Publisher: Valiant Entertainment
Writer: Jeff Lemire
Artist: Lewis Larosa, Brian Reber
Release Date: 24th February, 2016
Picking up exactly where issue 10 left us, it’s great to see that even after 30 years Bloodshot still can’t stand Ninjak….
We open to Ninjak’s story and his recent escape from LA. Instead of protecting the city, the Goo has gone on a rampage and it’s killing everything in an unstoppable sea of slaughter. This was in spite of a fightback from Ninjak, Faithe, Animalia, and Torque. In the end, the Goo proves itself to be just too powerful and we see only Ninjak escape. It’s while recounting this to him that Ninjak asks Ray for help. Bloodshot’s answer: Get Lost. It’s well executed by Lemire, not only does it cement the relationship between Ray and Ninjak, it reminds us that Bloodshot is an anti-hero who doesn’t always do the right thing. At least, not without a push.
This is what is so clever about how Jeff Lemire has written this episode. The Analogue Man story is a jump-on point for new Bloodshot readers to pick up the story and the character. However, rather than using the old exposition trope of your hero thinking/saying ‘I can’t defeat [insert bad guy name here], because my powers don’t work on [insert bad guy ability/device/plot point]!’ Jeff has used seamless narrative and suggestion to fill in these blanks. Using some clever writing the reader can easily pick up on the singular nature of Bloodshot, that he sees himself as separate from normal people, alien (as in not quite human), and that his story and motivation are born of tragedy. Bloodshot will always do the right thing in the end, but getting to that end usually costs him parts of what little humanity he believes he has left. Interestingly, this is something that makes him all the more human to the reader. Jeff does a fantastic job of bringing all that together over a few pages, of delivering this background information to you, possibly without you consciously realising it. All this is achieved using only the plot to do so. That’s class.
The tag-team of Lewis Larosa and Brian Reber really are Valiant Entertainment’s secret weapon. The detail Larosa injects into his line work is uniquely stylised in that it gives off a slightly abstract feel to it. It’s a curious juxtaposition that gives Larosa’s work its individuality, and Brian Reber manages to play on this beautifully when adding colours. As with the last issue there are some truly spectacular panels here. A great example is the second page of the issue – a full page panel with a grandiose element of perspective. Moving from the detailed elements at the bottom of the page and getting more abstract as we reach the top. Of course, this represents the bokeh camera phenomenon, but also contains strong foreground – midground – background elements that make up one of the golden rules of photography composition. It makes for a wonderful, yet powerful scene.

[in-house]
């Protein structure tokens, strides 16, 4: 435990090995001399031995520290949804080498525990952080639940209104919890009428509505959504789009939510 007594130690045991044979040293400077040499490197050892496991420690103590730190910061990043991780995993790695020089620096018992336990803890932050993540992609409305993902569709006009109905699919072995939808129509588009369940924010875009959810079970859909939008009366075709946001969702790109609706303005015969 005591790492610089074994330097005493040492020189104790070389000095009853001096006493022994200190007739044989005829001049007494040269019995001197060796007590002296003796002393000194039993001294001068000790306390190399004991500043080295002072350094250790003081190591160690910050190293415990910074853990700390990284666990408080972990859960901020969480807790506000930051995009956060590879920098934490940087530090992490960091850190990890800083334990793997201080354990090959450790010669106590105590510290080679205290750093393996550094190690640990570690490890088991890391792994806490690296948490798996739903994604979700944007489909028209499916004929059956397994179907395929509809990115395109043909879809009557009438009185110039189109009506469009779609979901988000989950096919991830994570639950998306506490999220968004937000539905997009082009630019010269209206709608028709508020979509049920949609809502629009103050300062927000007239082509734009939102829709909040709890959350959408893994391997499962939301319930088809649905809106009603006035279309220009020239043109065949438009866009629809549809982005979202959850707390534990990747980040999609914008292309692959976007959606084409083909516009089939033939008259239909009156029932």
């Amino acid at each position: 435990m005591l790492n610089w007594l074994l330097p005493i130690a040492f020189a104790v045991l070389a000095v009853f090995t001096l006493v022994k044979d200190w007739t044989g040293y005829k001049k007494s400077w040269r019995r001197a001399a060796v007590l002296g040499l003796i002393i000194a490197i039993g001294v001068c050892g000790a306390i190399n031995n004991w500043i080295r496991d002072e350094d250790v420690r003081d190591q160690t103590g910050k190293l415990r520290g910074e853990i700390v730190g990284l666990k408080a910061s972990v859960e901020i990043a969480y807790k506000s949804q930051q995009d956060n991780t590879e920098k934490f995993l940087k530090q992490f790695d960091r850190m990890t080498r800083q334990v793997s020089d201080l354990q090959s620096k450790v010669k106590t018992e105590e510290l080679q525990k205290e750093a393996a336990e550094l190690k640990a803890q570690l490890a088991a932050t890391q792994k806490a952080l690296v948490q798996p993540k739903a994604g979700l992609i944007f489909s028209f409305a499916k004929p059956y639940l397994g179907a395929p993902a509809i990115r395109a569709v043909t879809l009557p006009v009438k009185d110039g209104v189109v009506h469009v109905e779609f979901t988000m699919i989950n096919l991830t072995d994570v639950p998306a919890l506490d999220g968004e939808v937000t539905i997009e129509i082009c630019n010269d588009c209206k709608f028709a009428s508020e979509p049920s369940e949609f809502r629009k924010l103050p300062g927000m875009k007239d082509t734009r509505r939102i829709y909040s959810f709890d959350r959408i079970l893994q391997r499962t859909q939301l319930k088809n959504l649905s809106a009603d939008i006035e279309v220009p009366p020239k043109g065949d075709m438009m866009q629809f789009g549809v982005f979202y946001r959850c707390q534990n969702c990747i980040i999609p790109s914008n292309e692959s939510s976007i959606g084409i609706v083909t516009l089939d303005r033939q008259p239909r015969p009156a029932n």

I could easily talk from page to page praising the art and story in this episode, but I won’t. I will however say that dotted through the issue are some utterly spectacular panels; Ray (in silhouette) lifting the truck back onto its wheels, his return (and reaction) to his village, being re-united with Magic, and the final panel are all visually and emotionally strong. I have to confess that my favourite page is not that imposing in terms of scale, but is in terms of the relationship between Bloodshot and Ninjak. It’s a four panel page where Ray finally agrees to help. The faces of our two protagonists in each panel as they interact are so significant to how these two characters perceive one another. It’s such a great little scene that fans of the series (I think) will love.
Over the eleven issues so far, Jeff Lemire’s reboot of Bloodshot has added layers of complexity that other franchises have taken years to achieve. There is so much flawed humanity to this character, and once again Jeff is putting Bloodshot through the wringer. The Analogue Man is proving to be an interesting twist on a fallen/reluctant hero storyline and I’m not completely sure what is coming next. It’s Bloodshot we’re talking about so it will be undeniably brutal, but this Bloodshot is also a lot more than violence and that is what is keeping me interested. That, and some truly sensational art.
[Click to Enlarge]
The writer of this piece was: Andrew McGlinn
Andrew Tweets from @Jockdoom.